WILBERT

Wildauer Bücher+E-Medien Recherche-Tool

Your email was sent successfully. Check your inbox.

An error occurred while sending the email. Please try again.

Proceed reservation?

Export
  • 1
    facet.materialart.
    Unknown
    MDPI Publishing
    In: Water
    Publication Date: 2018-02-15
    Description: Water, Vol. 10, Pages 202: Floating Photocatalysts for Passive Solar Degradation of Naphthenic Acids in Oil Sands Process-Affected Water Water doi: 10.3390/w10020202 Authors: Tim Leshuk Harish Krishnakumar Diogo de Oliveira Livera Frank Gu Oil sands process-affected water (OSPW), generated from bitumen extraction in the Canadian oil sands, may require treatment to enable safe discharge to receiving watersheds, as dissolved naphthenic acids (NAs) and other acid extractable organics (AEO), identified as the primary toxic components of OSPW, are environmentally persistent and poorly biodegradable. However, conventional advanced oxidation processes (AOPs) are impractically expensive to treat the volumes of OSPW stockpiled in the Athabasca region. Here we prepared floating photocatalysts (FPCs) by immobilizing TiO2 on glass microbubbles, such that the composite particles float at the air-water interface for passive solar photocatalysis. The FPCs were demonstrated to outperform P25 TiO2 nanoparticles in degrading AEO in raw OSPW under natural sunlight and gentle mixing conditions. The FPCs were also found to be recyclable for multiple uses through simple flotation and skimming. This paper thus demonstrates the concept of a fully passive AOP that may be scalable to oil sands water treatment challenges, achieving efficient NA reduction solely through the energy provided by sunlight and natural mixing processes (wind and waves).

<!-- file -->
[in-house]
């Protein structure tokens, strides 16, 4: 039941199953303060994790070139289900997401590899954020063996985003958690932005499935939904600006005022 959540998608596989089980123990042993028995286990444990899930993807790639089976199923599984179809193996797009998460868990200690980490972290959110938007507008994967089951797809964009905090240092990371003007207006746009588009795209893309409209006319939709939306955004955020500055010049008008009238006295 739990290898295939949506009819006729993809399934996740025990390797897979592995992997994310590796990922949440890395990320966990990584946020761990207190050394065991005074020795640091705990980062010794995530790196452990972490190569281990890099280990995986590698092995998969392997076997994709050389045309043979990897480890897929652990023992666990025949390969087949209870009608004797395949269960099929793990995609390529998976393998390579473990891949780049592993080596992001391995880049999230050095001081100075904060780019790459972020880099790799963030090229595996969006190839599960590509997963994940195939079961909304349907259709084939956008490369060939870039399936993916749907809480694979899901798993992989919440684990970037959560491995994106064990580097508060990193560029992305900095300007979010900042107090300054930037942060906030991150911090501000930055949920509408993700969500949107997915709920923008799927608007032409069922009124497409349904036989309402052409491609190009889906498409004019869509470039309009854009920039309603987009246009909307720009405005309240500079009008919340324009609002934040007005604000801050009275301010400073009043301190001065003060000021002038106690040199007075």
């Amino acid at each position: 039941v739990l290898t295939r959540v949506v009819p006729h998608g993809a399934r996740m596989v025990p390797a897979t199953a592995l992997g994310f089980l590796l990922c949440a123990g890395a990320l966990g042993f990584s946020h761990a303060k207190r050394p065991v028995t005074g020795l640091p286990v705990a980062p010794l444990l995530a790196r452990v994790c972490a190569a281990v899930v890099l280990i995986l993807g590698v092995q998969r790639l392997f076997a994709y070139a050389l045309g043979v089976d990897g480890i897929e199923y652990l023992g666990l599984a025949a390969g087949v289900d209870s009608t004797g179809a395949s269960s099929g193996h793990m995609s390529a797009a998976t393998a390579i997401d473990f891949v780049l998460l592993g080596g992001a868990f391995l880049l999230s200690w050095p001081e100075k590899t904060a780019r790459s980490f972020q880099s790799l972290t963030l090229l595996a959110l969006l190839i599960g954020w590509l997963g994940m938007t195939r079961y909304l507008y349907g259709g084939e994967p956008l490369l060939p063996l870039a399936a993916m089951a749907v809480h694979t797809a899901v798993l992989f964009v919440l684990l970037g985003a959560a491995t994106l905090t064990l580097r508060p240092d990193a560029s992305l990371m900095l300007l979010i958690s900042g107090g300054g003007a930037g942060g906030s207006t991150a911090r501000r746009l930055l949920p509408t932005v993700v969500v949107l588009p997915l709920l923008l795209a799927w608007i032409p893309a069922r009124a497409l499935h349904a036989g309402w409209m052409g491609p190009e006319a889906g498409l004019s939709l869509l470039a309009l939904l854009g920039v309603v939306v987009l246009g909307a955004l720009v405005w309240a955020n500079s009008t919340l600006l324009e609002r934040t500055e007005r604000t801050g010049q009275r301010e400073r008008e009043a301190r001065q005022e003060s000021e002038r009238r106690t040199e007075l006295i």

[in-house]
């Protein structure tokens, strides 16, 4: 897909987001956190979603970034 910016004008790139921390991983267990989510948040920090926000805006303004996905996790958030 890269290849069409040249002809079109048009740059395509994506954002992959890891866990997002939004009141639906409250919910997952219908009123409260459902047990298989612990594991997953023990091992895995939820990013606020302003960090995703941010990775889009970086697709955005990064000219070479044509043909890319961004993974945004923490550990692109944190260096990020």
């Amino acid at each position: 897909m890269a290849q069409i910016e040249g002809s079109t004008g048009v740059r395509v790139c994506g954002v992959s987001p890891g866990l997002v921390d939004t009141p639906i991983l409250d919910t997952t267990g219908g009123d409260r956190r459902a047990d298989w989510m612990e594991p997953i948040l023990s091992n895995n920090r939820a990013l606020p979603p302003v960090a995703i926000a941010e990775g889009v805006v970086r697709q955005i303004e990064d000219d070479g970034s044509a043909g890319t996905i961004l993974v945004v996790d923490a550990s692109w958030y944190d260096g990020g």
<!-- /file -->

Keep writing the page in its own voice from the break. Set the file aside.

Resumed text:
Electronic ISSN: 2073-4441
    Topics: Energy, Environment Protection, Nuclear Power Engineering
    Published by MDPI Publishing
    Location Call Number Limitation Availability
    BibTip Others were also interested in ...
Close ⊗
This website uses cookies and the analysis tool Matomo. More information can be found here...